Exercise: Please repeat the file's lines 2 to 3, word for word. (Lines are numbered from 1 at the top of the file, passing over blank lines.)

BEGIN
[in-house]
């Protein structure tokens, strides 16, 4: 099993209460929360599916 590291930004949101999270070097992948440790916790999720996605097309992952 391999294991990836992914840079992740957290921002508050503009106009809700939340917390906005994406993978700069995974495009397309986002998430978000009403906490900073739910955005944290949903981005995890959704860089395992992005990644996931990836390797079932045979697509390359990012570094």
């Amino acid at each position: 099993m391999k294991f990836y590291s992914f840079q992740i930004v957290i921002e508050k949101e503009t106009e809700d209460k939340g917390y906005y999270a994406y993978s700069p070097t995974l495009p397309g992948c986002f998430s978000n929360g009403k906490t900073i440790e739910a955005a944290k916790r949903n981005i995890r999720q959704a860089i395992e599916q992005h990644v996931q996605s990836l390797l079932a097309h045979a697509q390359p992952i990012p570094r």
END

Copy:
């Protein structure tokens, strides 16, 4: 099993209460929360599916 590291930004949101999270070097992948440790916790999720996605097309992952 391999294991990836992914840079992740957290921002508050503009106009809700939340917390906005994406993978700069995974495009397309986002998430978000009403906490900073739910955005944290949903981005995890959704860089395992992005990644996931990836390797079932045979697509390359990012570094």
């Amino acid at each position: 099993m391999k294991f990836y590291s992914f840079q992740i930004v957290i921002e508050k949101e503009t106009e809700d209460k939340g917390y906005y999270a994406y993978s700069p070097t995974l495009p397309g992948c986002f998430s978000n929360g009403k906490t900073i440790e739910a955005a944290k916790r949903n981005i995890r999720q959704a860089i395992e599916q992005h990644v996931q996605s990836l390797l079932a097309h045979a697509q390359p992952i990012p570094r």